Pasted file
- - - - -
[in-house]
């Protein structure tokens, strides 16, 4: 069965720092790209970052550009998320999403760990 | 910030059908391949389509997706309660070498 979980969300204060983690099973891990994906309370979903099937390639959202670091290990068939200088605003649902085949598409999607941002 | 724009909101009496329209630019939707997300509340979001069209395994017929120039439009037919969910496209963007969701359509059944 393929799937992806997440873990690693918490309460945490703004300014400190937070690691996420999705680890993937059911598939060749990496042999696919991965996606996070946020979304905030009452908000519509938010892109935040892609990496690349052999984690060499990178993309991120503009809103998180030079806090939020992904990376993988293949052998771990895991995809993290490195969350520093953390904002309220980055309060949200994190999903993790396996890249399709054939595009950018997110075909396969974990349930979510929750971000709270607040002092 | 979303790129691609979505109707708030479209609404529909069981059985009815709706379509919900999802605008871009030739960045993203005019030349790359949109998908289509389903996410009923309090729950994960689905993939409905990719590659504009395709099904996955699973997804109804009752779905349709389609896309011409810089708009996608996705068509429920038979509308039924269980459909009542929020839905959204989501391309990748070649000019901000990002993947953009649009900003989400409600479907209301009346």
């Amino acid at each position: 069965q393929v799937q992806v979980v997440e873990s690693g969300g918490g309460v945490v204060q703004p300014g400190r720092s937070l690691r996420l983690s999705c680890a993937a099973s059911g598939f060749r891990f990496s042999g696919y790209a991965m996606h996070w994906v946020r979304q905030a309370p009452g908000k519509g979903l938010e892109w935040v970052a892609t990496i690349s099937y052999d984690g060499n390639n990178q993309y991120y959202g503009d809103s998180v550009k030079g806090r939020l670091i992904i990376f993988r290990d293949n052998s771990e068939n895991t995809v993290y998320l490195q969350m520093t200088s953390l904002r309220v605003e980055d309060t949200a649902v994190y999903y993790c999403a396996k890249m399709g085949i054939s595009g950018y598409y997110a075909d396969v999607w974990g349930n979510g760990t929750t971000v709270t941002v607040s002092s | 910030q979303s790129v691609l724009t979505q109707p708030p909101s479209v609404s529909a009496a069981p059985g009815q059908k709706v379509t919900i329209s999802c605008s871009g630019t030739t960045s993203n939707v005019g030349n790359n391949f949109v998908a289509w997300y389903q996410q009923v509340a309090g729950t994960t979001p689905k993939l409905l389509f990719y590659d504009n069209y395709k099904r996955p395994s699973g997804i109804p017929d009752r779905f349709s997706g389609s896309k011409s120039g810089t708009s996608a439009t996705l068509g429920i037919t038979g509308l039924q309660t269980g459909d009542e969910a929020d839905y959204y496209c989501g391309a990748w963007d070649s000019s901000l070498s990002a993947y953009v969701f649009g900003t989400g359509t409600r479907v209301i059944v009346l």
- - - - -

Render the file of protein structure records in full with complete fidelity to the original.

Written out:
[in-house]
């Protein structure tokens, strides 16, 4: 069965720092790209970052550009998320999403760990 | 910030059908391949389509997706309660070498 979980969300204060983690099973891990994906309370979903099937390639959202670091290990068939200088605003649902085949598409999607941002 | 724009909101009496329209630019939707997300509340979001069209395994017929120039439009037919969910496209963007969701359509059944 393929799937992806997440873990690693918490309460945490703004300014400190937070690691996420999705680890993937059911598939060749990496042999696919991965996606996070946020979304905030009452908000519509938010892109935040892609990496690349052999984690060499990178993309991120503009809103998180030079806090939020992904990376993988293949052998771990895991995809993290490195969350520093953390904002309220980055309060949200994190999903993790396996890249399709054939595009950018997110075909396969974990349930979510929750971000709270607040002092 | 979303790129691609979505109707708030479209609404529909069981059985009815709706379509919900999802605008871009030739960045993203005019030349790359949109998908289509389903996410009923309090729950994960689905993939409905990719590659504009395709099904996955699973997804109804009752779905349709389609896309011409810089708009996608996705068509429920038979509308039924269980459909009542929020839905959204989501391309990748070649000019901000990002993947953009649009900003989400409600479907209301009346």
């Amino acid at each position: 069965q393929v799937q992806v979980v997440e873990s690693g969300g918490g309460v945490v204060q703004p300014g400190r720092s937070l690691r996420l983690s999705c680890a993937a099973s059911g598939f060749r891990f990496s042999g696919y790209a991965m996606h996070w994906v946020r979304q905030a309370p009452g908000k519509g979903l938010e892109w935040v970052a892609t990496i690349s099937y052999d984690g060499n390639n990178q993309y991120y959202g503009d809103s998180v550009k030079g806090r939020l670091i992904i990376f993988r290990d293949n052998s771990e068939n895991t995809v993290y998320l490195q969350m520093t200088s953390l904002r309220v605003e980055d309060t949200a649902v994190y999903y993790c999403a396996k890249m399709g085949i054939s595009g950018y598409y997110a075909d396969v999607w974990g349930n979510g760990t929750t971000v709270t941002v607040s002092s | 910030q979303s790129v691609l724009t979505q109707p708030p909101s479209v609404s529909a009496a069981p059985g009815q059908k709706v379509t919900i329209s999802c605008s871009g630019t030739t960045s993203n939707v005019g030349n790359n391949f949109v998908a289509w997300y389903q996410q009923v509340a309090g729950t994960t979001p689905k993939l409905l389509f990719y590659d504009n069209y395709k099904r996955p395994s699973g997804i109804p017929d009752r779905f349709s997706g389609s896309k011409s120039g810089t708009s996608a439009t996705l068509g429920i037919t038979g509308l039924q309660t269980g459909d009542e969910a929020d839905y959204y496209c989501g391309a990748w963007d070649s000019s901000l070498s990002a993947y953009v969701f649009g900003t989400g359509t409600r479907v209301i059944v009346l």